China Policy Institute Blog

Pakistan and Beijing’s Xinjiang Problem

Written by Rizwan Zeb. Xinjiang holds immense strategic significance for Beijing. It is also increasingly vulnerable as the East Turkistan Islamic Movement (ETIM) continues its armed resistance against Beijing and seeks the establishment of a Muslim caliphate in East Turkistan as they call it. Some people believe that ETIM was responsible for a series of bomb blasts …

Multi-layered Sino-Pakistan relations

Written by  Abhirup Bhunia and Pravakar Sahoo. On the side-lines of the 14th SCO summit meeting, Chinese President Xi Jinping met Pakistani national security and foreign affairs adviser Sartaj Aziz and confirmed that Pakistan remains its top priority. Pakistan sees China as its all-weather friend, and vice versa. Both China and Pakistan have had largely undemocratic …

A reappraisal of Pakistan-China relations

Written by Filippo Boni. The turmoil in Islamabad since 14 August, where protests led by the cleric Tahir-ul Qadri and the former cricket player Imran Khan brought violence into Islamabad’s red zone, has plunged Pakistan into political chaos yet again. Despite the elections in 2013, an historic moment as for the first time in the country’s history …

A tale of two border towns

Written by Alessandro Rippa For those who are accustomed to the experience of crossing land borders, particularly in the remote and mountainous regions of Central Asia, the idea that borders grow and spread into the territories they are meant to enclose is accepted knowledge. For instance, the Sino-Pakistani border at Khunjerab Pass expands to the 200-plus …

Strategic Ties Between China and Pakistan

Written by Ehsan M. Ahrari. One characterization of China-Pakistan ties is to label the relationship an “all weather alliance.” A more realistic depiction of it is to portray it as kaleidoscopic in nature. In such a relationship, China remains the dominant partner. However, even in that capacity, it seems to have concluded that the significance of …

Anti-ship missiles in the defence of Taiwan: Limited war or people’s war?

Written by Alex Calvo. More than thirty years on, the shadow of the 1982 Falklands War looms large over East Asia, as made clear by Japanese PM Abe’s increasingly frequent references to the conflict. While democratic politicians may seek inspiration in Lady Thatcher’s refusal to condone aggression, military officers are busy studying the conflict’s many …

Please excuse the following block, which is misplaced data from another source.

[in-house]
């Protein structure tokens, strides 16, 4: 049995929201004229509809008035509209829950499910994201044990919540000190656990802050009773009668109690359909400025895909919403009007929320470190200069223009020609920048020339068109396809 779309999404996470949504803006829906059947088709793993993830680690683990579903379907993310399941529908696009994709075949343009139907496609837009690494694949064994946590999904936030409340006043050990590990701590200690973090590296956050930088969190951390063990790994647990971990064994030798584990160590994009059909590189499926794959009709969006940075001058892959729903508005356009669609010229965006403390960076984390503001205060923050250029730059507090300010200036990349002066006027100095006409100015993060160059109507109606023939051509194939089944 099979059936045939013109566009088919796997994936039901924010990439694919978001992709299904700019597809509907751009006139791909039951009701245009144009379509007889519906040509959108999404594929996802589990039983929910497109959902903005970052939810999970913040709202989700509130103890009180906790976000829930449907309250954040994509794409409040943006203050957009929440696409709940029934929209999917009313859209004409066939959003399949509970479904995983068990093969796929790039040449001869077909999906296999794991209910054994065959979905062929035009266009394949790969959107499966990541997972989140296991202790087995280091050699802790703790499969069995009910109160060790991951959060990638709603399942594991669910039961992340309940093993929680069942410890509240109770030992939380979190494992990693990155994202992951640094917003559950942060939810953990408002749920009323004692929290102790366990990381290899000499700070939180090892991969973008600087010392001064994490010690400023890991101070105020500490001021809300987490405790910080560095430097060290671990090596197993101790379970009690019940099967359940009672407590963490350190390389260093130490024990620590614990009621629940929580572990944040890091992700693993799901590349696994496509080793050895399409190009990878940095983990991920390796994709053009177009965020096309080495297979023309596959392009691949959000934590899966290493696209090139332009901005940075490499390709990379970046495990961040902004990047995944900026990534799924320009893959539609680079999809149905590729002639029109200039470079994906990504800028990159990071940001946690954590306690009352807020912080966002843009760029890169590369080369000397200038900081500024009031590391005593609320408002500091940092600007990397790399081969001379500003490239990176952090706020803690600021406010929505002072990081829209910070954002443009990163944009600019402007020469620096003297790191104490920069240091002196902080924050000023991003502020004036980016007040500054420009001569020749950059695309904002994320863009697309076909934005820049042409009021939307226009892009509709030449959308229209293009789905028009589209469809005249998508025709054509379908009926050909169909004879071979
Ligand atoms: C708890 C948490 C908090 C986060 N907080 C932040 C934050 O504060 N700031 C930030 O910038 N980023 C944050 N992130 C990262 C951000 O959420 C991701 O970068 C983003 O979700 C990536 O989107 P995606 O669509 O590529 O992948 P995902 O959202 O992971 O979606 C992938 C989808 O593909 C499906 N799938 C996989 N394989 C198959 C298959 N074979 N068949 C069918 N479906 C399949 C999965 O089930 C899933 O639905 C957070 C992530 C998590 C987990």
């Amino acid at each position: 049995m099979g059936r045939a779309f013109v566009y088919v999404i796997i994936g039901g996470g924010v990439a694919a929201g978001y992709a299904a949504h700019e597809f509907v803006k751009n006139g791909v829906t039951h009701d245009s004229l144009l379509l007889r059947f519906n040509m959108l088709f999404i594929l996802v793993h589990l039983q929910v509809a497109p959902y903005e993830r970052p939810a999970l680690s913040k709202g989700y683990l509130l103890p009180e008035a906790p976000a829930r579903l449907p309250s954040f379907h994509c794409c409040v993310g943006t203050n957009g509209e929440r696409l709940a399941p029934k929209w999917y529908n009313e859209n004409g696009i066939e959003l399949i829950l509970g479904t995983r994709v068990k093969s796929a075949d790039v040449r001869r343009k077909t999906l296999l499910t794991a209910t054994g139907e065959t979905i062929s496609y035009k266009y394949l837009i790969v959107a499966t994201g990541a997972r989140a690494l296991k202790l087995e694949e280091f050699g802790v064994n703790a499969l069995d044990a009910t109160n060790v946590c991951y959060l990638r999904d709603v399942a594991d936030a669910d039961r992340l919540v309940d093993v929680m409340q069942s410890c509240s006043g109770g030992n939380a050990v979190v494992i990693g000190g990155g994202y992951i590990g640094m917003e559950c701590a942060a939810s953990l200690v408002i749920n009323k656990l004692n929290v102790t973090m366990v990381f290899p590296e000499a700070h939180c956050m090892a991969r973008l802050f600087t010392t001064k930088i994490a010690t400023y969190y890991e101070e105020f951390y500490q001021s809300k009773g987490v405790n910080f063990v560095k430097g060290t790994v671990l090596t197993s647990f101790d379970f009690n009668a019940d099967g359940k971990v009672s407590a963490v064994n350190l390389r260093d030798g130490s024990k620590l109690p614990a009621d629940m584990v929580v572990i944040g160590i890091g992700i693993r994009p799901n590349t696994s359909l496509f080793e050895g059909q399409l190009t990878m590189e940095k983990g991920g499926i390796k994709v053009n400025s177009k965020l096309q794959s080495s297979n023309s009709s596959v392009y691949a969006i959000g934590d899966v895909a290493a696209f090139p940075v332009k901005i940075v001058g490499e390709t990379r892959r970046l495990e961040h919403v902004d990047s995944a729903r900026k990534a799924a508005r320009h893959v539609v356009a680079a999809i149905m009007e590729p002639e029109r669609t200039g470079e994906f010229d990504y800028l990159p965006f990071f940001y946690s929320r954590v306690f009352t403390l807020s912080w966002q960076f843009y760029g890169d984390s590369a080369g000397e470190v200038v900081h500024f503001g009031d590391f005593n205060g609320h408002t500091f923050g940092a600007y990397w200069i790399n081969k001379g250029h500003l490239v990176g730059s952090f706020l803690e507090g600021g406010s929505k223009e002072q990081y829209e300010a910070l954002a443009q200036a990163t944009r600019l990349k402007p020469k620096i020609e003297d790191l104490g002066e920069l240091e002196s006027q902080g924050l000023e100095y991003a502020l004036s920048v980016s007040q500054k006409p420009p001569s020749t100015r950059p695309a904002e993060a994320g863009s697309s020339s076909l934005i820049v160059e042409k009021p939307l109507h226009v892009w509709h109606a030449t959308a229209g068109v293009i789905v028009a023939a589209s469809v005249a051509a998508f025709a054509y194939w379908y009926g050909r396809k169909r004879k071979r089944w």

Time to Bring the Orphan In From the Cold

Written by J. Michael Cole. “We hope the Americans will continue supporting us, not just selling us … defense articles.” Thus spoke Shen Lyu-shun, Taiwan’s top envoy to the U.S., during a recent interview with the Washington Times. After nearly six years or relative calm in the Taiwan Strait, and with the specter of more …

Remembering China in the Great War

Written by Alex Calvo. It is sadly still not widely known that thousands of Chinese labourers were recruited to work on the Western Front, undertaking a wide range of tasks, among them unloading military supplies, handling munitions, building barracks and other facilities, digging trenches, constructing fortifications, agriculture, and forest management. Those hired by the UK …

China in Latin America: A Deepening Friendship

Written by Ariel Armony. What did Beijing hope to gain from President Xi Jinping’s visit to Latin America?  As we know, the Chinese leader had an intense agenda planned for the region: the BRICS summit in Brazil (and corresponding talks with leaders from UNASUR – the Union of South American Nations), a meeting with the “Quartet” …

Keeping China in Check: How North Korea Manages its Relationship with a Superpower

Written by Adam Cathcart. Around the world today, knowing how and when to deflect the will of the Chinese Communist Party seems to be something of a common theme. Beijing’s confidence is manifest at every turn: When one of its top leaders arrives in London, China seems to expect nothing less than audiences with the Queen, …